His favourite spots include The Coastal Settlement on Netheravon Road, a restaurant-cafe-bar swathed in greenery, and Chock Full of Beans, a trendy cafe with a reputation for cutesy latte art.
For many visitors to the Changi area, the main draw is Changi Airport, which attracts not just holiday makers and business travellers, but also Singaporeans whose idea of a fun weekend is slipping down the world’s tallest airport slide, shopping and dining at the airport’s dizzying array of options, and checking out planes on the tarmac at the airport’s Terminal 1 Viewing Gallery.
But avid plane spotters know that it’s not at the airport, but at Changi Beach Park where the best views of planes taking off and landing can be enjoyed. Plane-spotting isn’t the only reason to visit Changi Beach, which has maintained a rustic atmosphere and offers an idyllic backdrop for a barbecue or a spot of camping.
The Changi Point Coastal Walk, a 2.2 km long boardwalk, is another scenic experience boasting unparalleled views of the waterfront. It also offers easy access to the ferry terminal from which bumboats depart for Pulau Ubin.
A dazzling future
A few new developments have graced Changi’s shores in the last few years.
PropNex property agent Edmund Ee identifies Grandeur Park Residences as a noteworthy residential development in the area.
The 99-year leasehold condominium by CEL Development is located a stone’s throw from Tanah Merah MRT station and is expected to receive its temporary occupation permit at the end of 2021.
The units contain smart home features such as Wi-Fi cameras with motion detection capabilities and night vision surveillance which enable homeowners to monitor their property on the go. Residents can also control lighting, window and door sensors and energy management using their unit’s smart home system.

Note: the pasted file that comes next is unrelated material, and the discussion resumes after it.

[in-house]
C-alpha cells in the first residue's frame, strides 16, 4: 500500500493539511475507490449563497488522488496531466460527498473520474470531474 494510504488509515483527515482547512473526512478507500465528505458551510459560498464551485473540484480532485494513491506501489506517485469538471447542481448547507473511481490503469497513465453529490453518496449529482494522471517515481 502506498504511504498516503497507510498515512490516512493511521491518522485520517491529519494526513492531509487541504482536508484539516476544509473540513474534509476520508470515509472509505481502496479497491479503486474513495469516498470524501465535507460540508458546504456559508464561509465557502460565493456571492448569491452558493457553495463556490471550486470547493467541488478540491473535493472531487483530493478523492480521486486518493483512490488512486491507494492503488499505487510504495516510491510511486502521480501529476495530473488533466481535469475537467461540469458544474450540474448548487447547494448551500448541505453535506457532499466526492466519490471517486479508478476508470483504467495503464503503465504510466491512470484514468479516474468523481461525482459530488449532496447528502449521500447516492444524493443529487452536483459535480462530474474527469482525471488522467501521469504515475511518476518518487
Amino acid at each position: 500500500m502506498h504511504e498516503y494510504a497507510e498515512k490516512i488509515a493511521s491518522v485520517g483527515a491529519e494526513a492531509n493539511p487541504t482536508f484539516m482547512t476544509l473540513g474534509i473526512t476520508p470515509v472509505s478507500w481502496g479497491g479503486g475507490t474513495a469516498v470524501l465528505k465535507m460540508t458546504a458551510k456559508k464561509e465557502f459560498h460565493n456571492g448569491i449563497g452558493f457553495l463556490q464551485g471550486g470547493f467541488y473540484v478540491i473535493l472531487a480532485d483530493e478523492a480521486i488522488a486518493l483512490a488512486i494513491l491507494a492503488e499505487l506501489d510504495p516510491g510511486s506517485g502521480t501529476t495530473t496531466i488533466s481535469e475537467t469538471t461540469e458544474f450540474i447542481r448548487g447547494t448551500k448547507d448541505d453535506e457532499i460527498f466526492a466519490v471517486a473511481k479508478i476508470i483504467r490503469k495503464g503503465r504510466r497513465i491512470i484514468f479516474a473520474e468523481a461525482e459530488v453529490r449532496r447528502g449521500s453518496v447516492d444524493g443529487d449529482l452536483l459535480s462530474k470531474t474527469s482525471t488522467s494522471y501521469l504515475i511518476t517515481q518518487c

Residents have a lot more to look forward to in the coming years. Ee anticipates better parks and sports and recreational facilities in Changi’s future.
“Existing parks like Changi Beach Park will be refreshed with new pavilions, paths, shelters and playgrounds. On top of this, new attractions and a refreshed Downtown East will attract families and friends who wish to enjoy leisure time together,” he says.
On the commercial front, Ee is just as optimistic. He says, “Changi Business Park will continue its expansion as a vibrant business park and hub for employment. The Singapore University of Technology and Design (SUTD) will offer potential tie-ups and collaborations with businesses in the park, while providing cutting-edge educational opportunities.”
But the most exciting development in Changi is surely the opening of Changi Airport’s newly-opened Terminal 4 and Project Jewel, a mixed-use complex that will connect to Terminals 1 to 3 and feature a range of retail, dining, leisure and hotel businesses when it opens in late 2018.
Ee says, “The opening of Project Jewel and Terminal 4 at Changi Airport will put Singapore in the spotlight as having the world’s best airport and attract new tourism and hospitality and employment opportunities.”
Did you know?
– Changi Airport’s new Terminal 4 was built on the site of the previous Budget Terminal, and is an impressive seven times the size of the latter.
– Jewel at Changi Airport will contain the world’s tallest indoor waterfall, taking over from the current record holder at Gardens by the Bay’s Cloud Forest.
– Changi Beach looks beautiful by day, but it is also the spot where many Chinese and Japanese were executed during and after the Second World War.